line) equal to the concentration at one-half Vmax.

In reality, there are many types of enzyme reactions related to substrates:

  • zero-order, in which rate is independent of substrate concentration

  • first-order, in which rate is directly proportional to substrate concentration

  • second-order, in which rate is proportional to the square or to first power of each of two different substrates.

The mathematics around higher-order enzymatic reactions increases in complexity. Other types of kinetics are double displacement or “Ping-Pong” kinetics, in which a transient covalent complex forms in an active ingredient and two are products produced (1).

Experimentally, you can determine KM and Vmax by plotting your data according to accepted linear plots. When data from a Michaelis–Menten plot is transformed into linear plots, kinetic parameters can be determined. A Lineweaver–Burk plot graphically displays the relationship between velocity and substrate concentration as a double-reciprocal plot. From such treatment, the y-intercept provides Vmax as 1/Vmax and the x-intercept provides the apparent binding affinity as 1/KM. Many researchers today avoid data treatment because it weights the data at higher concentrations more heavily in the analysis.

As an alternative, an Eadie–Hofstee plot does not compress higher values and is considered superior. Kinetic parameters are found in the slope of the line (KM) and the y-intercept (Vmax). A variation of the Eadie-Hofstee is the Scatchard plot, in which data are plotted as the reciprocal of the Eadie–Hofstee plot. The ratio of V/[S] to V is defined as the Scatchard plot. Although such data treatments and plots will continue to be used, software packages such as GraphPad (GraphPad Software, Inc.) and SigmaPlot (Systat Software, Inc.) also can provide parameters through nonlinear regression.

Analytics for Determining Activity and Kinetic Parameters

Enzymatic activity measures an enzyme’s catalytic ability. Assays to measure activity use conditions relevant to linear region of the curve in Figure 2. By contrast, kinetic parameters are the intrinsic characteristics of an enzyme with respect to KM, Vmax, and kcat. Calculations of those parameters are derived from nonlinear regression analysis or mathematical treatments of the data.

Analytical techniques for determining activity and kinetic parameters for an enzyme and substrate include

  • direct spectrophotometry (UV)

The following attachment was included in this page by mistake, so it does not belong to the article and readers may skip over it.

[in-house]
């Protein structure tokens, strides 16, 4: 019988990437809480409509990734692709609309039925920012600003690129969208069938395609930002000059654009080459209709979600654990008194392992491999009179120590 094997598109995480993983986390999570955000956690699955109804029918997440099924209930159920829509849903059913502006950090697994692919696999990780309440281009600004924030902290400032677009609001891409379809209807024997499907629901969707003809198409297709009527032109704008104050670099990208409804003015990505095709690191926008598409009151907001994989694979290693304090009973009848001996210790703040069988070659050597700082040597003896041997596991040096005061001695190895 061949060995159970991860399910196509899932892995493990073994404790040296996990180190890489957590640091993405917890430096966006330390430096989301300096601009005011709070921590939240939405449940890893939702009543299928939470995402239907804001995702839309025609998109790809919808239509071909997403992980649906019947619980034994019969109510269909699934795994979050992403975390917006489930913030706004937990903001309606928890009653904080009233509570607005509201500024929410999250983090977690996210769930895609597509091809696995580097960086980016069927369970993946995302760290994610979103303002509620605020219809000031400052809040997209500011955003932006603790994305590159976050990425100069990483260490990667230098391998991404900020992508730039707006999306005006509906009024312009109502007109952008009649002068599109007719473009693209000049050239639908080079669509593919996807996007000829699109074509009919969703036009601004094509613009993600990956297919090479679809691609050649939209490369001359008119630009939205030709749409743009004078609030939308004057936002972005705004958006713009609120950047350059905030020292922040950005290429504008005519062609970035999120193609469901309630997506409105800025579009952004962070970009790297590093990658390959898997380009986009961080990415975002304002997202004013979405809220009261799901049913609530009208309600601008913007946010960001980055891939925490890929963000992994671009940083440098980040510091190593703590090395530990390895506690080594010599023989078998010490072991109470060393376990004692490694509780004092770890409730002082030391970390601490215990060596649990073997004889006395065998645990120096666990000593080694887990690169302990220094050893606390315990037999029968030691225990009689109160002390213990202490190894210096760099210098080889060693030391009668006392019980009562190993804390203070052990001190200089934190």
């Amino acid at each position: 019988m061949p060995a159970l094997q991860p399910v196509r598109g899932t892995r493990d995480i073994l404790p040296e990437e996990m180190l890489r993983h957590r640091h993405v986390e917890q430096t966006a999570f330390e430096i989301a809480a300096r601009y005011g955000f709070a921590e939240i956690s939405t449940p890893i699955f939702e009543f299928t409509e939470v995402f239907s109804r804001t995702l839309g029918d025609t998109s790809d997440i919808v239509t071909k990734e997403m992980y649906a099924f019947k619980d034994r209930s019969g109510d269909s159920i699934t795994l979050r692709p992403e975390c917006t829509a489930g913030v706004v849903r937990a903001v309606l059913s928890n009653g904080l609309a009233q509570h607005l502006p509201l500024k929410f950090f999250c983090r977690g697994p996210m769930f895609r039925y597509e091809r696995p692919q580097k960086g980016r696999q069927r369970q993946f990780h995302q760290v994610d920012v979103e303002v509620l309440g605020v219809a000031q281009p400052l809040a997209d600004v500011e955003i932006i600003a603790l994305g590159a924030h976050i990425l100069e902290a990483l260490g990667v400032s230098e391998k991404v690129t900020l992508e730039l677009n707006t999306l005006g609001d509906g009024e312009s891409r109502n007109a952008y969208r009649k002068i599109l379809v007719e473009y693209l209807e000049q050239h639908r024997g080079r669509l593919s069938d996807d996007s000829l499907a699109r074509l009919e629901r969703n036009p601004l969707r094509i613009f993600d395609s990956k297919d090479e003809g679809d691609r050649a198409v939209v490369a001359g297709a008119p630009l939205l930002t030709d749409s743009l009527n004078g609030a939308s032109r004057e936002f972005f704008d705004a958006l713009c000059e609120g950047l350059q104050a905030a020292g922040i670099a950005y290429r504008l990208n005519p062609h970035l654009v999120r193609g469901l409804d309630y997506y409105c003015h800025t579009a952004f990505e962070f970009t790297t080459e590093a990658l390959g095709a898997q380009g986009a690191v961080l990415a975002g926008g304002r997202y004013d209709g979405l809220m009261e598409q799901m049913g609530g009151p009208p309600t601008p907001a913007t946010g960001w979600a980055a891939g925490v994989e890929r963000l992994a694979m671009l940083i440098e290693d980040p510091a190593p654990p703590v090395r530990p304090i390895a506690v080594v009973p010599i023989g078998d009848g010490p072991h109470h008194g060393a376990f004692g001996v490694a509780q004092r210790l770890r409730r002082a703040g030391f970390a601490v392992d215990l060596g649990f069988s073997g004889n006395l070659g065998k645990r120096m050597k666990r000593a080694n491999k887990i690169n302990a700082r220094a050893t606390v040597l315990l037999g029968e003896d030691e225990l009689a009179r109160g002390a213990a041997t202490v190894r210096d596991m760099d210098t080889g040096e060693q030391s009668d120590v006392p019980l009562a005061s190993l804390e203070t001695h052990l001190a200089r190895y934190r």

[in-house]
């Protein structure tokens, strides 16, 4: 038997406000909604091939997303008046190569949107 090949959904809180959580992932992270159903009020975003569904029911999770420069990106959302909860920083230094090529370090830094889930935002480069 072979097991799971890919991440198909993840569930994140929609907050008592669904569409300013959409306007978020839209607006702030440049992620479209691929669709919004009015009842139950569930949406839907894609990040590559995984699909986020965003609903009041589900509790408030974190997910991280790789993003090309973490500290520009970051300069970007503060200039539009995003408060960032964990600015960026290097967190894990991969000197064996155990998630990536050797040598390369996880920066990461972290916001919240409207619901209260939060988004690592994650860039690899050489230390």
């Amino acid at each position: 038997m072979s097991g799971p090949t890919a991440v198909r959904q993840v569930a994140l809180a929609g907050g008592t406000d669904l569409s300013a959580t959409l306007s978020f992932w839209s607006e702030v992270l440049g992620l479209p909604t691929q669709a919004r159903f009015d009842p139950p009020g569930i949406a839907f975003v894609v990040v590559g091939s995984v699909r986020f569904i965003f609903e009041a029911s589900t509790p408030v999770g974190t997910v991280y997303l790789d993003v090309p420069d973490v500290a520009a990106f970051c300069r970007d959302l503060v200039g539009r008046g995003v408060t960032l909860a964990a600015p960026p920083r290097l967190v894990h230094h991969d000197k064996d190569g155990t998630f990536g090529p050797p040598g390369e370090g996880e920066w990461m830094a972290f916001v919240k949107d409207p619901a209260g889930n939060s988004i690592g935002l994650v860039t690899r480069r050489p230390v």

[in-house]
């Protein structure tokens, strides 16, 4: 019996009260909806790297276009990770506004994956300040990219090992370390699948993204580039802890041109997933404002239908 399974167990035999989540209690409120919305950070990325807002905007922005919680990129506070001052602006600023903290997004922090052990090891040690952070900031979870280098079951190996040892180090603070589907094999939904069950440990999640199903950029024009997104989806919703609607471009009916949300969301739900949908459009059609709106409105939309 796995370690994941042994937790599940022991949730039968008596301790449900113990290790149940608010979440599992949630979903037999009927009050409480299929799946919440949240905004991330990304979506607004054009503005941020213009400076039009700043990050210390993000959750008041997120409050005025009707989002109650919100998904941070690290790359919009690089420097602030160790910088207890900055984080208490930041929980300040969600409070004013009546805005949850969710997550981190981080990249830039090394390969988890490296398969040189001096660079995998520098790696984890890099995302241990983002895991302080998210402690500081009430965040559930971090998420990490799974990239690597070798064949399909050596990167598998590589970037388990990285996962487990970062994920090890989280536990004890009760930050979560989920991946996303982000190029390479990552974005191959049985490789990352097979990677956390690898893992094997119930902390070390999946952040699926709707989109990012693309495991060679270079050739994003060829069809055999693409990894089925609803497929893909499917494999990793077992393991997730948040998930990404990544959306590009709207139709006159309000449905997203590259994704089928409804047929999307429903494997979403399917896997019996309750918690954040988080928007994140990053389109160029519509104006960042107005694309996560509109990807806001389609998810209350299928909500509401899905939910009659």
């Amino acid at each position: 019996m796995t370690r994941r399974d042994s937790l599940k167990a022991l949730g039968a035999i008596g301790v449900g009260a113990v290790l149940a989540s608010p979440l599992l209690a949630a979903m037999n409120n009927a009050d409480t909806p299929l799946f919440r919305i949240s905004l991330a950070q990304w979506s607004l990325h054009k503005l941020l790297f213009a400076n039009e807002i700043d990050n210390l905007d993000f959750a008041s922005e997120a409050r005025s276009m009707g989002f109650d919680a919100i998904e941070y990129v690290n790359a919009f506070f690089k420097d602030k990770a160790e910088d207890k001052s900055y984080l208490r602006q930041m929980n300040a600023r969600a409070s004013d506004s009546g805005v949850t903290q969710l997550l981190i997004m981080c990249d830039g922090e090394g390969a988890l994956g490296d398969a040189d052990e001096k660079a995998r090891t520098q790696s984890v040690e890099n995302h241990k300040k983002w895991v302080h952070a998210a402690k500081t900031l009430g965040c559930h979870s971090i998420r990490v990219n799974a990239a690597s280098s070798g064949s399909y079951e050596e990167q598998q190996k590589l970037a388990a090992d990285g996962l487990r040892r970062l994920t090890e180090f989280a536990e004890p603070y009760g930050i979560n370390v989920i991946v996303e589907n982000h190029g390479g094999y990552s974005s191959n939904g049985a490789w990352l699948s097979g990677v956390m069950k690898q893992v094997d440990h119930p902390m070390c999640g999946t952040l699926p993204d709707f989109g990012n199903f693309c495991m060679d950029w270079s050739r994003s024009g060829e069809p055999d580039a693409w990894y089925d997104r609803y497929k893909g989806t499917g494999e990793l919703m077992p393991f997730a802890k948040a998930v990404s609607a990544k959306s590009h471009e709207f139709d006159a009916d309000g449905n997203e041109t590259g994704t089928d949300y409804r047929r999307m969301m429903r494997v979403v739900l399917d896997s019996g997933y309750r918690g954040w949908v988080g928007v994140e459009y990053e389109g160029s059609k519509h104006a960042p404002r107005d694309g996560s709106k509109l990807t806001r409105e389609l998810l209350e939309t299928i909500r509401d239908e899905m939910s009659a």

• direct spectrofluorimetry (fluorescence)

  • automated spectrophotometric and spectrofluorimetric procedures

  • enzyme coupled assays

  • automatic titration of acid and base

  • radioactive procedures.

For GMP-compliant projects, a spectrophotometer and other equipment must be validated in the laboratory where such work will be carried out. Instruments with software that complies with 21 CFR Part 11 make some US Pharmacopeia (USP)–required baseline corrections impossible. Therefore, wells containing initial solution are alternatively defined as “blank” reactions. An instrument’s software can mathematically base subsequent readings on that initial reading.

Activity: Compendia-based procedures (USP, Europe Pharma-copoeia, Japan Pharmacopoeia) describe many enzymatic assays that use direct spectrophotometric analysis of activity. Although these methods are validated for use, some feasibility studies are usually required to be performed to harmonize a method with existing laboratory equipment. Typically, method feasibility focuses primarily on instrument suitability and preparation of a sample for an assay (e.g., correct dilution and evaluation of matrix for inhibiting compounds).

A suitable spectrophotometric starting point should be provided or determined. Spectrophotometers and plate readers for activity assays include Agilent 8453 UV spectrophotometers and Molecular Devices M2e or M5e MultiMode microwell plate-readers with SoftMax Pro 5.4 or Thermo Scientific’s Varioskan Flash plate readers with dispensing units. The dispenser adds “stop” reagents for quenching reactions at predesignated times. Nonlinear regression analysis using third-party software (e.g., GraphPad Software) helps determine KM and Vmax.

Lactase (β-galactosidase galactohydyrolase) hydrolyzes glycosidic bonds specifically at galactose. USP defines a unit of lactase activity as: “One USP Lactase Unit is the lactase activity contained in the amount of enzyme that hydrolyses one microequivalent of galactosidic linkage per minute at a pH of 4.5 and at 37 °C” (2). The substrate is the synthetic ortho-nitrophenyl-d-galacto-pyranoside.

A general procedure for determing lactase activity of a sample involves transfer of substrate solution to three test tubes labeled S, U, and B. Place the tubes in a thermostated water bath at 37.0±0.1 °C and allow them to equilibrate to temperature. Following incubation, add substrate to tube S, a USP-based standard solution to tube U, and water to tube B (reagent blank). Mix each tube thoroughly mixed and immediately return it to the 37.0±0.1 °C water bath. After a preset incubation time, raise the pH by adding a basic solution such as dilute sodium carbonate and further dilute to procedural guidelines with a volume of water. Read the absorbances of the resulting three solutions with a spectrophotometer at a unique wavelength (specific for the ortho-nitrophenyl group). The USP monograph for lactase provides an equation to relate the observed absorbances to activity as defined by USP Lactase Units. Potency or activity is reported in USP units per gram of sample.